UNHCR launches fund to shield refugees and other displaced people from climate shocks

UNHCR, the UN Refugee Agency, today launched the UNHCR Climate Resilience Fund, seeking to boost the protection of refugees and displaced communities who are most threatened by climate change.

As part of its work to protect and assist more than 114 million people who have been forced to flee, UNHCR already seeks to build people’s resilience and reduce their vulnerability to risks, including the impact of climate change. For the first time, the Fund will exclusively target financing efforts to protect the most threatened displaced communities, equipping them to prepare for, withstand and recover from climate-related shocks.

Contributions to the Fund will boost the reach and impact of UNHCR’s climate action, enabling the agency and its partners to commit to climate-related projects in countries where it is already responding to major conflict-related situations of forced displacement, such as Bangladesh, Chad, Ethiopia, Kenya and Mozambique.

The Fund will increase the availability of environmentally sustainable resources in displacement settings, providing more clean energy, for example, to power the water, schools and health infrastructure used by refugees and their hosts. It will support environmental restoration and will invest in resilience by building climate-resilient shelters, supporting climate-smart livelihoods, and reducing the impact of the humanitarian response on the natural environment.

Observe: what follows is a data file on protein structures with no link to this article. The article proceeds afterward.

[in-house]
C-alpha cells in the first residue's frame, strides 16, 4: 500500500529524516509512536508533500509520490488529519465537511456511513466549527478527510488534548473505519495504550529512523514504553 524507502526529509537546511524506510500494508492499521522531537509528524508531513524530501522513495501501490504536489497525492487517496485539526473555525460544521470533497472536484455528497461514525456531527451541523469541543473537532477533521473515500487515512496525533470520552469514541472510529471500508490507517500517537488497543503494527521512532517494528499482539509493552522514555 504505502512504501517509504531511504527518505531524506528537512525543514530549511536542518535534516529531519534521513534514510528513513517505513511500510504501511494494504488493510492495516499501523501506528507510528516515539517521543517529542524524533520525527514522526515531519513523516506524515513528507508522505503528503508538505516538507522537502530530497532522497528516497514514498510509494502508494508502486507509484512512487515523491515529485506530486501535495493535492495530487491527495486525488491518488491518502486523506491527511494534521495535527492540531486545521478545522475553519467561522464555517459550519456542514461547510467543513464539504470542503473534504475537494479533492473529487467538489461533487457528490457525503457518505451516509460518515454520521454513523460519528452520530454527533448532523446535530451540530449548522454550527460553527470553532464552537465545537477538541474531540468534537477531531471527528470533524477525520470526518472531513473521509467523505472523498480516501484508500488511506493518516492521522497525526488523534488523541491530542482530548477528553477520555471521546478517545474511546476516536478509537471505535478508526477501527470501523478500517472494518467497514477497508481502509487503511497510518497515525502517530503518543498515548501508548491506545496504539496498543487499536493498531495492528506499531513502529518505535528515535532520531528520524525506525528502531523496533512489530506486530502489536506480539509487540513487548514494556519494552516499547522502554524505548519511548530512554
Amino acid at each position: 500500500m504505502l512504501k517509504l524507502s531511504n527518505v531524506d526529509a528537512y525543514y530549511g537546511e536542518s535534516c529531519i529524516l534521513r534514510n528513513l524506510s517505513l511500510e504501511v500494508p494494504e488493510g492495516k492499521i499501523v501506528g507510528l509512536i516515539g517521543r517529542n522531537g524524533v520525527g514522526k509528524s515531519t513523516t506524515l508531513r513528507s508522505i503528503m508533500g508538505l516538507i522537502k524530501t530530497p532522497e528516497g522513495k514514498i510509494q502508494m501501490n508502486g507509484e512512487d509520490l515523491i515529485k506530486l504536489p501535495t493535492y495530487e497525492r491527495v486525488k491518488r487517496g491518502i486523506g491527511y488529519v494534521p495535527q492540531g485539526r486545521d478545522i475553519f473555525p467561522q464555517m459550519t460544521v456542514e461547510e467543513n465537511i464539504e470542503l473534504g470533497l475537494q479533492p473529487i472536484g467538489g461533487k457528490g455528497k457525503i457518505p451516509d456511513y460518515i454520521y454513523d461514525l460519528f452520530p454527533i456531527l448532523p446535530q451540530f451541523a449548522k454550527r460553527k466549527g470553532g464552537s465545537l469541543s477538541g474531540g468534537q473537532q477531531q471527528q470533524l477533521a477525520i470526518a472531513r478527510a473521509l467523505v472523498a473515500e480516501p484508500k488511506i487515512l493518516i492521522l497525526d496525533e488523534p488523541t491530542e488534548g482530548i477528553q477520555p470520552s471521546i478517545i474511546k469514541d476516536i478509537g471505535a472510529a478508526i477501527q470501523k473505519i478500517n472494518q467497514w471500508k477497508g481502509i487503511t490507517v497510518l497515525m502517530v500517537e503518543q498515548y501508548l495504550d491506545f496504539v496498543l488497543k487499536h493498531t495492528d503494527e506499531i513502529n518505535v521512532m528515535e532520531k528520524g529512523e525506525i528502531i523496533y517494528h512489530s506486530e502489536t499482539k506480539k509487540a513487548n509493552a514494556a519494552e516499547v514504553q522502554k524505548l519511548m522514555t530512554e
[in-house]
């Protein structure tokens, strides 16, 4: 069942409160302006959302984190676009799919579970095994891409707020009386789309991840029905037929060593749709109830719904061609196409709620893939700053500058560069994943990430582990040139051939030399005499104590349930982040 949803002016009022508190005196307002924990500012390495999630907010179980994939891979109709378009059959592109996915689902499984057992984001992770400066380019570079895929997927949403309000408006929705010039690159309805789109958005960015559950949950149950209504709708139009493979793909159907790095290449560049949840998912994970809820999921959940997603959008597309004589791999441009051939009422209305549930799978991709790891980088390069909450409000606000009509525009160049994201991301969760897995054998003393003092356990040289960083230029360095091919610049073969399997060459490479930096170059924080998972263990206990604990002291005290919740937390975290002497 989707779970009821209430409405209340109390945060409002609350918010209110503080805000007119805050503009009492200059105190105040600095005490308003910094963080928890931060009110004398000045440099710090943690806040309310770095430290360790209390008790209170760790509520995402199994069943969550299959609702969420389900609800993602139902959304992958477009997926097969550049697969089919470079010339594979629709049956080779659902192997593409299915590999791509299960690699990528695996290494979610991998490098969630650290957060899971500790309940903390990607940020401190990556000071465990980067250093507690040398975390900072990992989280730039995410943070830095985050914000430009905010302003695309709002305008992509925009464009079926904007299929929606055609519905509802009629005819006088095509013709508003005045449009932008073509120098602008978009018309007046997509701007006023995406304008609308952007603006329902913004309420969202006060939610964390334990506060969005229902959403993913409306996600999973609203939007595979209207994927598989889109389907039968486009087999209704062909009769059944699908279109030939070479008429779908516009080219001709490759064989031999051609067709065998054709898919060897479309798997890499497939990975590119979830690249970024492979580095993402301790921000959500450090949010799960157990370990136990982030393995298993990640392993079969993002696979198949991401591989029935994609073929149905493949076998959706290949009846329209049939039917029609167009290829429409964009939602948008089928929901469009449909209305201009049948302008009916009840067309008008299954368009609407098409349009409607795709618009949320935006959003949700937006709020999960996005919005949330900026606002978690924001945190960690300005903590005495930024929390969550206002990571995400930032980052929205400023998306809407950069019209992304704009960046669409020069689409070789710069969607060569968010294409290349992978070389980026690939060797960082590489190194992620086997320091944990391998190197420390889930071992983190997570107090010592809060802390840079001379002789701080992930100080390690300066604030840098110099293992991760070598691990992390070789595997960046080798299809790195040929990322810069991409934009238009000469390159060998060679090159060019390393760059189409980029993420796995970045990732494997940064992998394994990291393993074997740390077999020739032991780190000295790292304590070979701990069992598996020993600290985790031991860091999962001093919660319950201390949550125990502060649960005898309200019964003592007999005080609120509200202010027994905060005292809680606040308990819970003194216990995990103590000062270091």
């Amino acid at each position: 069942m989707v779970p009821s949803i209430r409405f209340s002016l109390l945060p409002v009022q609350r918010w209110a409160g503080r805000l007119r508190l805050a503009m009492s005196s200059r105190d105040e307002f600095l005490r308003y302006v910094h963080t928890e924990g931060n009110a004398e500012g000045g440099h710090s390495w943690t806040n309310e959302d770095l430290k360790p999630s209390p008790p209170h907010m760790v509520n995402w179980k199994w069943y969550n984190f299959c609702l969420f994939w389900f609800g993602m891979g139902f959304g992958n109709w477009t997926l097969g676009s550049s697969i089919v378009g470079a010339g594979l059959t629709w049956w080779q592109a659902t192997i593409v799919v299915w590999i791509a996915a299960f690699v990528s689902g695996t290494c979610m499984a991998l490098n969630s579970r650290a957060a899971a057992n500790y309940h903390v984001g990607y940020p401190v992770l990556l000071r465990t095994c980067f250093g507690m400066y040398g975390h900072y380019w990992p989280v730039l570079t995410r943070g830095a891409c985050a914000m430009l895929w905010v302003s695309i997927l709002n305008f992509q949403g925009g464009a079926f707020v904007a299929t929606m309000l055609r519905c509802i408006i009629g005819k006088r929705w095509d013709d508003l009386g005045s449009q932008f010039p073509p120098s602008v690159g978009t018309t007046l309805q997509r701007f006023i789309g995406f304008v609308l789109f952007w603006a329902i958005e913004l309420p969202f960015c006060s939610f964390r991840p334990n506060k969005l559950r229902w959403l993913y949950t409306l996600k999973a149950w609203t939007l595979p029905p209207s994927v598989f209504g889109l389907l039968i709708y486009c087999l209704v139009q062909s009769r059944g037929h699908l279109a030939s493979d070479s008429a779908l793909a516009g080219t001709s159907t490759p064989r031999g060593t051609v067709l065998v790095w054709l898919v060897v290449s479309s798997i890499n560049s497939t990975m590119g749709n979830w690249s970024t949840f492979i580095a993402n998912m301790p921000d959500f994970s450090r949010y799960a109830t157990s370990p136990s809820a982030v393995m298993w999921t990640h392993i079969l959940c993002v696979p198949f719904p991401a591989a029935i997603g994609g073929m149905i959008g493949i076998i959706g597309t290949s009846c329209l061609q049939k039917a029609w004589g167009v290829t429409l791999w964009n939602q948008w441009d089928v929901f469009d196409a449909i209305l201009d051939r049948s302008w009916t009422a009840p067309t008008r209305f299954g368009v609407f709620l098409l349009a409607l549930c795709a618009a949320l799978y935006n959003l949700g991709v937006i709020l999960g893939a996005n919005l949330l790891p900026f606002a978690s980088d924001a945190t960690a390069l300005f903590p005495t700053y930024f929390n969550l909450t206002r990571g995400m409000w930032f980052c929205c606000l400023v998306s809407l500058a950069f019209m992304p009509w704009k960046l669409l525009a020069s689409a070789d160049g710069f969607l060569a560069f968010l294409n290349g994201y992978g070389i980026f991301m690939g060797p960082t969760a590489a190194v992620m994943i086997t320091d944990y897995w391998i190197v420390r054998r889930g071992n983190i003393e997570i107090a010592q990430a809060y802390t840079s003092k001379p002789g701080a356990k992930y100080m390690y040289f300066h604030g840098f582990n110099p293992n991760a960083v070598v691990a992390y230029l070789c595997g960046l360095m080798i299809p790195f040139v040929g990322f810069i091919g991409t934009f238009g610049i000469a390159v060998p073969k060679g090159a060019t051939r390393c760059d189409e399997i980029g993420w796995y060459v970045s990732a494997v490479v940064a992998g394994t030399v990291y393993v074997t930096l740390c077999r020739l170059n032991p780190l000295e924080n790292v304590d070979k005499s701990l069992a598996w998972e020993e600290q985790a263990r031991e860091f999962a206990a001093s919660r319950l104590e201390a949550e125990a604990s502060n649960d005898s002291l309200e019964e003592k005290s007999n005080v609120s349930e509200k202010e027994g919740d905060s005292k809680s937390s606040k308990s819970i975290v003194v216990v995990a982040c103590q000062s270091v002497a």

“The impacts of climate change are only becoming more devastating, increasingly exacerbating conflict, destroying livelihoods and, ultimately, triggering displacement,” said UN High Commissioner for Refugees, Filippo Grandi. “Many of the countries that have been the most generous in accepting refugees are also the most impacted by the climate crisis. Funding available to address the impacts of climate change is not reaching those forcibly displaced, nor the communities hosting them.”

The Fund will prioritize projects whose effects are felt locally and which involve affected communities in their design and implementation, as well as aligning with national climate strategies and development plans.

Climate risks are strongly correlated with conflict and poverty, which so many refugees and other forcibly displaced people experience. In 2022, over 70 per cent of refugees and asylum-seekers fled from highly climate-vulnerable countries. Around 60 per cent of forcibly displaced and stateless people live in fragile and/or conflict-affected countries that are among the most vulnerable to climate change, and the least ready to adapt.

“By reducing exposure to climate-related hazards, securing access to sustainable resources, and promoting inclusion, these projects will deliver tangible improvements in the living conditions, safety, and well-being of refugees and their hosts,” Grandi added. “In the spirit of the Loss and Damage Fund activated at COP28, UNHCR is committed to advocate and significantly increase funding to support climate action in fragile environments.”

UNHCR aims to raise US$100 million for the Fund by the end of 2025 to support refugees, host communities and countries of origin hardest hit by the climate emergency, and to promote refugees’ inclusion in climate-related measures that are taken nationally and locally. The Fund is expected to become a channel for partners to contribute to UNHCR’s climate programming.

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